As the U.S. heat wave drags on, experts warn of deadly 'wet-bulb' temperatures. Here’s what those are.

A construction worker drains a bottle of water while working
A construction worker tries to keep hydrated while on the job in South Boston. (David L. Ryan/Boston Globe via Getty Images)

With summer officially underway, millions of Americans are facing another week of heat advisories across the Northeast, Midwest, and South.

As temperatures worldwide continue to rise due to climate change, the limits of the human body’s ability to deal with excess heat are being tested. Last week, more than 1,000 people died on a pilgrimage to Mecca in Saudi Arabia amid temperatures of 125° Fahrenheit.

In the U.S., government agencies have long warned that the combination of higher summer heat and high humidity will become more and more dangerous in places like the Midwest because so-called “wet-bulb” temperatures will prevent the human body from cooling down by sweating.

“The hotter it is, the more strain our bodies feel, and the more we need to sweat to cool down,” NASA states on its website. “But humid air has less capacity to hold additional moisture, so water evaporates more slowly in humid conditions.”

When it gets hot, the human body sweats, and the evaporation of that sweat into the air helps cool the body. But if the humidity in the air is too high, it prevents the evaporation of sweat, depriving the body of its ability to cool itself down.

To approximate that effect, scientists calculate “wet-bulb” temperature by covering a thermometer with a wet cloth and measuring the amount that the evaporation of moisture cools the thermometer, Reuters reported.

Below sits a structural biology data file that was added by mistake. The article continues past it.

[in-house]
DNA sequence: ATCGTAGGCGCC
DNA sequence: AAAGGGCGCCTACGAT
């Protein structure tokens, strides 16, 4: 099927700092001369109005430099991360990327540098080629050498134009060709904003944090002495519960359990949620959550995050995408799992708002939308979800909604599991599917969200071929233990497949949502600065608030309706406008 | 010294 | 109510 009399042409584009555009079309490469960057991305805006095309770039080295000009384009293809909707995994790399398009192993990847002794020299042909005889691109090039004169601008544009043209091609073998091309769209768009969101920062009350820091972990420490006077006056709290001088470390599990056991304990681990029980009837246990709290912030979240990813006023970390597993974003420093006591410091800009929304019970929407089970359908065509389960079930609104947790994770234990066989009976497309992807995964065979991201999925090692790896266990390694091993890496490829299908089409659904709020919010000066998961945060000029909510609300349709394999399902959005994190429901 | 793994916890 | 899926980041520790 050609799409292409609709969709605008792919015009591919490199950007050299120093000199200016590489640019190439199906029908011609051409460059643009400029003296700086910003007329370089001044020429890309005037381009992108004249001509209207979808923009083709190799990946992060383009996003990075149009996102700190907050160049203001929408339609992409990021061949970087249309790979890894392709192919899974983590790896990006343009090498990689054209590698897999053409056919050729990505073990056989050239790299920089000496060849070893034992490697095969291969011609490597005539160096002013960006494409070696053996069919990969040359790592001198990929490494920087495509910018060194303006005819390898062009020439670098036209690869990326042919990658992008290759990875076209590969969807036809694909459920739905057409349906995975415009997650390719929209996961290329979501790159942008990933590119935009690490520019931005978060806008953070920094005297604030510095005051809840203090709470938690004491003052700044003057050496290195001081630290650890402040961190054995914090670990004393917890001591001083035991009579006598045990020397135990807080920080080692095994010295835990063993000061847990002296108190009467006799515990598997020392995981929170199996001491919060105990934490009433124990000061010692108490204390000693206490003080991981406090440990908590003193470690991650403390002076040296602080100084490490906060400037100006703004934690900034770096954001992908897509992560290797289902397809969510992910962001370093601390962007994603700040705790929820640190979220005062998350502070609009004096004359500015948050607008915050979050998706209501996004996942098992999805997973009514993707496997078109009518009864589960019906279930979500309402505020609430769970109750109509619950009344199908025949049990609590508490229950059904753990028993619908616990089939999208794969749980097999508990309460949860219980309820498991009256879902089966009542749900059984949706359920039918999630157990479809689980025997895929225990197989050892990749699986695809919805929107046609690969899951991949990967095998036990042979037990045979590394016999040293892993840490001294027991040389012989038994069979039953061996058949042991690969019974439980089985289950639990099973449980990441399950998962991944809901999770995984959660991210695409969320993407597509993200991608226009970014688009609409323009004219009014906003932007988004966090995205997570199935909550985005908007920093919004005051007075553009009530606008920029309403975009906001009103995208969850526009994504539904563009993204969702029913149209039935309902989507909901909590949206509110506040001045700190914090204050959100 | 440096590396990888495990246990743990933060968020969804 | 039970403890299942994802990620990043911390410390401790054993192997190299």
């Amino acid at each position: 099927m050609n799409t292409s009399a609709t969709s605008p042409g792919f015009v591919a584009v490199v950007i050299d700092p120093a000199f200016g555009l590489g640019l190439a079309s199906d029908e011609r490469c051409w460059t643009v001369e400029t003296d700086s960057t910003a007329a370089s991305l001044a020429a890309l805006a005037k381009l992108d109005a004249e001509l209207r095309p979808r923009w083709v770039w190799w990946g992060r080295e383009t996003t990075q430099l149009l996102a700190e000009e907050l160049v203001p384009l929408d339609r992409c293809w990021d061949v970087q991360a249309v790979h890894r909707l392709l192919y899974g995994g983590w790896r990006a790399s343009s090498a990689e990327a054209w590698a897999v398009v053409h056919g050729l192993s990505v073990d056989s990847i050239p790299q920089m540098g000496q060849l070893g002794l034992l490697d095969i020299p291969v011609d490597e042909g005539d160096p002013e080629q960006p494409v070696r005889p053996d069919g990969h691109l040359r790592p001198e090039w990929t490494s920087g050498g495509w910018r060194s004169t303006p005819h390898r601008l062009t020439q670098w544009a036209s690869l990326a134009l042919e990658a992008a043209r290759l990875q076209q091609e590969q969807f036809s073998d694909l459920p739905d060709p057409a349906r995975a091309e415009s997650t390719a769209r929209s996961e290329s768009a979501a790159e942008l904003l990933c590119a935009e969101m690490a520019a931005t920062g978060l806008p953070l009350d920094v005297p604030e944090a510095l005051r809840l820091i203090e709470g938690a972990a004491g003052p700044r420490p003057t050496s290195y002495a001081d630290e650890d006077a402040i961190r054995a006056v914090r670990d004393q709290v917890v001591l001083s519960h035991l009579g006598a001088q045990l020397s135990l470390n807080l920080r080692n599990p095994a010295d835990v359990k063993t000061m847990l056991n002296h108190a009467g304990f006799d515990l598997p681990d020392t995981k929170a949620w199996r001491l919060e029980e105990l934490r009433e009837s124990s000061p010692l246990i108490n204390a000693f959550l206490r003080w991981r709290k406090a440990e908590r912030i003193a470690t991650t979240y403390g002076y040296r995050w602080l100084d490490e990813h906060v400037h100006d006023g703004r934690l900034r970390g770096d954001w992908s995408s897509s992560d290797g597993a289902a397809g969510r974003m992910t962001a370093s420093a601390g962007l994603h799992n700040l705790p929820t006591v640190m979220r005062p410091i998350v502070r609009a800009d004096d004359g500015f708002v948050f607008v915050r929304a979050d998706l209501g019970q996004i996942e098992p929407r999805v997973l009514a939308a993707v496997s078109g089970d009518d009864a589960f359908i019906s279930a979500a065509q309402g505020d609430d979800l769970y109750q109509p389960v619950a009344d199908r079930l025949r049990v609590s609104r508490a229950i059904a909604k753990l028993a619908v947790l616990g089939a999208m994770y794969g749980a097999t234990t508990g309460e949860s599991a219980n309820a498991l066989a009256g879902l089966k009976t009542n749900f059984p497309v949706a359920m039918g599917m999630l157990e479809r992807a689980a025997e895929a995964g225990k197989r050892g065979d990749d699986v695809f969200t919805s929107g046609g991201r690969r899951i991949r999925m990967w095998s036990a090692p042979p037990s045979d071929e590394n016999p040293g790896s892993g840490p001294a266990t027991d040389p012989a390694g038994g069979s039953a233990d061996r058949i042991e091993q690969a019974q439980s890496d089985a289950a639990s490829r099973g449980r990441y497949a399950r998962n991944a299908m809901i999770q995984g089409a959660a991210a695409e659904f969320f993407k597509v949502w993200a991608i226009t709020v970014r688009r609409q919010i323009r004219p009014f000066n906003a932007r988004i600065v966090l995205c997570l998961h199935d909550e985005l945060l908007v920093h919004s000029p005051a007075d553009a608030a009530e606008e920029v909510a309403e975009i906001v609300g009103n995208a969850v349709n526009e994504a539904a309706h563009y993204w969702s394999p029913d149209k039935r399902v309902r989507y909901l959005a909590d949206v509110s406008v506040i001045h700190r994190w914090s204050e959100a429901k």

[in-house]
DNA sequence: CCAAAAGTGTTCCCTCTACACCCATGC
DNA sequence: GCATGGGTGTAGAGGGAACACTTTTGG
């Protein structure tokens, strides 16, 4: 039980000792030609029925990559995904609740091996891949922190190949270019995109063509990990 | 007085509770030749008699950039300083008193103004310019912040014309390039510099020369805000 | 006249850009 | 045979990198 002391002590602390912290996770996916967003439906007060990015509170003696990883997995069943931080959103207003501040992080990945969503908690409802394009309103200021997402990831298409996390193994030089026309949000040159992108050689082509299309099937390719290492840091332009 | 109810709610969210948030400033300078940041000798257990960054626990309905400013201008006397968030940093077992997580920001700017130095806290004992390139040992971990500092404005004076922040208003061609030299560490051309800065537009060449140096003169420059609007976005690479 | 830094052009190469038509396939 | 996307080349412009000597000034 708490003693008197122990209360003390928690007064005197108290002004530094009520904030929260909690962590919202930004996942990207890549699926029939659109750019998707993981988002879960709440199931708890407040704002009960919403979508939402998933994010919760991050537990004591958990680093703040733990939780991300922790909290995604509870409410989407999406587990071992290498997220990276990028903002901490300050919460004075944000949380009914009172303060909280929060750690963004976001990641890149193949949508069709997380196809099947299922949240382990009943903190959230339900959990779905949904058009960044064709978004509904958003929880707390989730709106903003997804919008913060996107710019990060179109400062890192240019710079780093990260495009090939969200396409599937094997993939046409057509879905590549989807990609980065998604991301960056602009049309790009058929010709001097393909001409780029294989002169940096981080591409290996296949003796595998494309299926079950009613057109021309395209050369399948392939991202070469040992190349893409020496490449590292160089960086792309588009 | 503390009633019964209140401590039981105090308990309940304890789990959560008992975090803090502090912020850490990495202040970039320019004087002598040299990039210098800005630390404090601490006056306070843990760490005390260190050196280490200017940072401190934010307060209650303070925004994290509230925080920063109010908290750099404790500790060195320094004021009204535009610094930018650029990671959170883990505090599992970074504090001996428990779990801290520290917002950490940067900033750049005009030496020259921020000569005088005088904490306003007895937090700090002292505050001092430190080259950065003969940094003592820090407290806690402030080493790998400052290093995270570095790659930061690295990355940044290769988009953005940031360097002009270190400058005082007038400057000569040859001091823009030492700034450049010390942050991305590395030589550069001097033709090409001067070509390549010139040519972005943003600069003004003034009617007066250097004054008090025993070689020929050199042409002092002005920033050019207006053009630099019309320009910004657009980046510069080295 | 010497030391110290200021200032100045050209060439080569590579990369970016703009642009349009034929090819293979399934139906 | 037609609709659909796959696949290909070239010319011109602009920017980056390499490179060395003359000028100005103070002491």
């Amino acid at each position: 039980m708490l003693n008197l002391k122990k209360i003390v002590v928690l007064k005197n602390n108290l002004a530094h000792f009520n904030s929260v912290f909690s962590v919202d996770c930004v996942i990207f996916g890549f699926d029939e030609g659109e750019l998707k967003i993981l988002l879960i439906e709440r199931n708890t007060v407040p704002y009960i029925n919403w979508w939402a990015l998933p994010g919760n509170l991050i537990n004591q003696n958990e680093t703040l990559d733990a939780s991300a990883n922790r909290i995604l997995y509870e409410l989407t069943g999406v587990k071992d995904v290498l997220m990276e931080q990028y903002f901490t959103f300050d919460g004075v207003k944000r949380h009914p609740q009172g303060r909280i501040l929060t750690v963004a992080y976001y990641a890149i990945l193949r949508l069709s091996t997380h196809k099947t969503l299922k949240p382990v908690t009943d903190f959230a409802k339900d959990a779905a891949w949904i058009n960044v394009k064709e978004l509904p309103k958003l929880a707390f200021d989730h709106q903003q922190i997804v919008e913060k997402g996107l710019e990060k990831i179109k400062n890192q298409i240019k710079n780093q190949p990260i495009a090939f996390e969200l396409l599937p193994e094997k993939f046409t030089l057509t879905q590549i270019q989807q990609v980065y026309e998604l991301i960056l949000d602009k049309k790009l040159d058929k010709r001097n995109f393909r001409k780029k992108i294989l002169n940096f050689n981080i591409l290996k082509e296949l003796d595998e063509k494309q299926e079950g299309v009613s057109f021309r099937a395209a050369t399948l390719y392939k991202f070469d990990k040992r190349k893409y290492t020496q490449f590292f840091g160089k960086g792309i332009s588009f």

“Wet-bulb temperature is the lowest temperature to which an object can cool down when moisture evaporates from it,” NASA says on its website.

The latest long-range weather forecasts are predicting another steamy, record-breaking July. Fortunately, numerous handy websites have popped up to help people calculate wet-bulb temperatures. All you have to do is enter in the current temperature and relative humidity.

Using the Omni Calculator, for instance, an air temperature of 95°F combined with a relative humidity of 80% results in a wet-bulb temperature of 89.47°F, meaning that the evaporation of sweat isn’t doing a great deal to cool the body down.

“Wet-bulb temperatures above 30°C (86°F) pose potential fatal danger to humans outside. It's also very uncomfortable. In these conditions, you should avoid direct sunlight and drink lots of water,” the site adds for that particular calculation.

Simply put, prolonged exposure to wet-bulb temperatures can kill you.

“This triggers changes in your body. You dehydrate. Your organs become stressed, especially your heart,” NASA says. “Blood rushes to your skin to try to release heat, starving your internal organs. The results can be deadly.”

Studies have shown that wet-bulb temperatures of 95°F or above could render some parts of the globe uninhabitable.

In the meantime, it’s important to take precautions during periods in which high temperatures are coupled with high humidity. As Yahoo News’ Kaitlin Reilly reported, those include the following: